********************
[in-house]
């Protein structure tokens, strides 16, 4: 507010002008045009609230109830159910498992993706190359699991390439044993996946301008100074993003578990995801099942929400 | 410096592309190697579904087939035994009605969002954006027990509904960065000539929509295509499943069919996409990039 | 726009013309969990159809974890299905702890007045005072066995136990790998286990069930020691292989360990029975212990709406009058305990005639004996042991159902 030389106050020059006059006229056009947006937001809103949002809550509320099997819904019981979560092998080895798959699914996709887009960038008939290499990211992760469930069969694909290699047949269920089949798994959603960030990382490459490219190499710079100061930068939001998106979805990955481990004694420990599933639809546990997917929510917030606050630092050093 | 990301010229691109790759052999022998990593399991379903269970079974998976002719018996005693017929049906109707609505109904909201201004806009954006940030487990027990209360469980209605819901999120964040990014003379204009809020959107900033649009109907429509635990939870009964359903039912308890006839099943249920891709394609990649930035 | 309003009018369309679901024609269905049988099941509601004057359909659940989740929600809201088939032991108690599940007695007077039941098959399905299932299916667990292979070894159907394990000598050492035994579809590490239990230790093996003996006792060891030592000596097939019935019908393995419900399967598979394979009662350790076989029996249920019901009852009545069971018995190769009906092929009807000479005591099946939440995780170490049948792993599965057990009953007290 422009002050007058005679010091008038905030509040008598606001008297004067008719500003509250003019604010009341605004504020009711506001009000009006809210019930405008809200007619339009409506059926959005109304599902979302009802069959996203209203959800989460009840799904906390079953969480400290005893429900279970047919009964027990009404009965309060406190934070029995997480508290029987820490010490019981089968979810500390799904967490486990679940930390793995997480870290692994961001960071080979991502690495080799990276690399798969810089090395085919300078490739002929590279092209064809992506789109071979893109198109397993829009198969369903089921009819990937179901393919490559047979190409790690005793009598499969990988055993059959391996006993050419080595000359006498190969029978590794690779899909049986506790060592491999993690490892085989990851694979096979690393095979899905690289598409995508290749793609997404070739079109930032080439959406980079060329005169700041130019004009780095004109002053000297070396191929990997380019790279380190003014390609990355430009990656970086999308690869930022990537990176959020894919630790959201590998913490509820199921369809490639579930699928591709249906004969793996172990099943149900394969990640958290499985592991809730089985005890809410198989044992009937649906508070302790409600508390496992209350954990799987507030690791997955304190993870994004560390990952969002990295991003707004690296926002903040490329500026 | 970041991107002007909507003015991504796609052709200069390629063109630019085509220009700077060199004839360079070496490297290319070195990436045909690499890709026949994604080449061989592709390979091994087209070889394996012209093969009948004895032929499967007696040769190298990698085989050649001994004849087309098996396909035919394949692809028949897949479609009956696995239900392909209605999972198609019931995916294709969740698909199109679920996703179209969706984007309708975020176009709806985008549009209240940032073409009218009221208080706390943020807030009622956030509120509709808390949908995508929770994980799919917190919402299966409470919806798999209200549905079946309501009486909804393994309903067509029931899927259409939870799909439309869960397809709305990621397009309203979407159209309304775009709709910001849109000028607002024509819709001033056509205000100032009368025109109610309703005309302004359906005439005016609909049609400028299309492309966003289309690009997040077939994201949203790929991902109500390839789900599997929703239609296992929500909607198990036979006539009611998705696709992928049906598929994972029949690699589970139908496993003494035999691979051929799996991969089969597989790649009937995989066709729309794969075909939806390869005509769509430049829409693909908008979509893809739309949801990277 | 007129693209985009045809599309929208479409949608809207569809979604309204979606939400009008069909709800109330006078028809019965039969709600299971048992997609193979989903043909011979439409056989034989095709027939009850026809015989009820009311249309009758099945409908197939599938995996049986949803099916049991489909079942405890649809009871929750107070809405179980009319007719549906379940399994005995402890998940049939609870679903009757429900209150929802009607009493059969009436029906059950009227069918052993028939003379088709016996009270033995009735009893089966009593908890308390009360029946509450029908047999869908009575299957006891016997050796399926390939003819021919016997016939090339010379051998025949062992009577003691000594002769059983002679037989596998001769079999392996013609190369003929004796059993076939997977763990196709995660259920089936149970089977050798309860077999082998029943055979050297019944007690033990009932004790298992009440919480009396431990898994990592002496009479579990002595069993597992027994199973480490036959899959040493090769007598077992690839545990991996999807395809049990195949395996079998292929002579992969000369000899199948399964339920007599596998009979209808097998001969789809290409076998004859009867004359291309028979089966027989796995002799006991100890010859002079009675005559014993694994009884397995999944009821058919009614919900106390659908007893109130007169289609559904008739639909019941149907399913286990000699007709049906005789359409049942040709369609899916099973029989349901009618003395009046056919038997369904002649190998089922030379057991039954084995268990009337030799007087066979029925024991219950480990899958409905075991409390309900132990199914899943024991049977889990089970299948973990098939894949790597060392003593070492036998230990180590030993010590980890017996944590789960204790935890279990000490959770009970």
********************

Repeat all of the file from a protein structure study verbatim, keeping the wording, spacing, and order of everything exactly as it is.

[in-house]
């Protein structure tokens, strides 16, 4: 507010002008045009609230109830159910498992993706190359699991390439044993996946301008100074993003578990995801099942929400 | 410096592309190697579904087939035994009605969002954006027990509904960065000539929509295509499943069919996409990039 | 726009013309969990159809974890299905702890007045005072066995136990790998286990069930020691292989360990029975212990709406009058305990005639004996042991159902 030389106050020059006059006229056009947006937001809103949002809550509320099997819904019981979560092998080895798959699914996709887009960038008939290499990211992760469930069969694909290699047949269920089949798994959603960030990382490459490219190499710079100061930068939001998106979805990955481990004694420990599933639809546990997917929510917030606050630092050093 | 990301010229691109790759052999022998990593399991379903269970079974998976002719018996005693017929049906109707609505109904909201201004806009954006940030487990027990209360469980209605819901999120964040990014003379204009809020959107900033649009109907429509635990939870009964359903039912308890006839099943249920891709394609990649930035 | 309003009018369309679901024609269905049988099941509601004057359909659940989740929600809201088939032991108690599940007695007077039941098959399905299932299916667990292979070894159907394990000598050492035994579809590490239990230790093996003996006792060891030592000596097939019935019908393995419900399967598979394979009662350790076989029996249920019901009852009545069971018995190769009906092929009807000479005591099946939440995780170490049948792993599965057990009953007290 422009002050007058005679010091008038905030509040008598606001008297004067008719500003509250003019604010009341605004504020009711506001009000009006809210019930405008809200007619339009409506059926959005109304599902979302009802069959996203209203959800989460009840799904906390079953969480400290005893429900279970047919009964027990009404009965309060406190934070029995997480508290029987820490010490019981089968979810500390799904967490486990679940930390793995997480870290692994961001960071080979991502690495080799990276690399798969810089090395085919300078490739002929590279092209064809992506789109071979893109198109397993829009198969369903089921009819990937179901393919490559047979190409790690005793009598499969990988055993059959391996006993050419080595000359006498190969029978590794690779899909049986506790060592491999993690490892085989990851694979096979690393095979899905690289598409995508290749793609997404070739079109930032080439959406980079060329005169700041130019004009780095004109002053000297070396191929990997380019790279380190003014390609990355430009990656970086999308690869930022990537990176959020894919630790959201590998913490509820199921369809490639579930699928591709249906004969793996172990099943149900394969990640958290499985592991809730089985005890809410198989044992009937649906508070302790409600508390496992209350954990799987507030690791997955304190993870994004560390990952969002990295991003707004690296926002903040490329500026 | 970041991107002007909507003015991504796609052709200069390629063109630019085509220009700077060199004839360079070496490297290319070195990436045909690499890709026949994604080449061989592709390979091994087209070889394996012209093969009948004895032929499967007696040769190298990698085989050649001994004849087309098996396909035919394949692809028949897949479609009956696995239900392909209605999972198609019931995916294709969740698909199109679920996703179209969706984007309708975020176009709806985008549009209240940032073409009218009221208080706390943020807030009622956030509120509709808390949908995508929770994980799919917190919402299966409470919806798999209200549905079946309501009486909804393994309903067509029931899927259409939870799909439309869960397809709305990621397009309203979407159209309304775009709709910001849109000028607002024509819709001033056509205000100032009368025109109610309703005309302004359906005439005016609909049609400028299309492309966003289309690009997040077939994201949203790929991902109500390839789900599997929703239609296992929500909607198990036979006539009611998705696709992928049906598929994972029949690699589970139908496993003494035999691979051929799996991969089969597989790649009937995989066709729309794969075909939806390869005509769509430049829409693909908008979509893809739309949801990277 | 007129693209985009045809599309929208479409949608809207569809979604309204979606939400009008069909709800109330006078028809019965039969709600299971048992997609193979989903043909011979439409056989034989095709027939009850026809015989009820009311249309009758099945409908197939599938995996049986949803099916049991489909079942405890649809009871929750107070809405179980009319007719549906379940399994005995402890998940049939609870679903009757429900209150929802009607009493059969009436029906059950009227069918052993028939003379088709016996009270033995009735009893089966009593908890308390009360029946509450029908047999869908009575299957006891016997050796399926390939003819021919016997016939090339010379051998025949062992009577003691000594002769059983002679037989596998001769079999392996013609190369003929004796059993076939997977763990196709995660259920089936149970089977050798309860077999082998029943055979050297019944007690033990009932004790298992009440919480009396431990898994990592002496009479579990002595069993597992027994199973480490036959899959040493090769007598077992690839545990991996999807395809049990195949395996079998292929002579992969000369000899199948399964339920007599596998009979209808097998001969789809290409076998004859009867004359291309028979089966027989796995002799006991100890010859002079009675005559014993694994009884397995999944009821058919009614919900106390659908007893109130007169289609559904008739639909019941149907399913286990000699007709049906005789359409049942040709369609899916099973029989349901009618003395009046056919038997369904002649190998089922030379057991039954084995268990009337030799007087066979029925024991219950480990899958409905075991409390309900132990199914899943024991049977889990089970299948973990098939894949790597060392003593070492036998230990180590030993010590980890017996944590789960204790935890279990000490959770009970």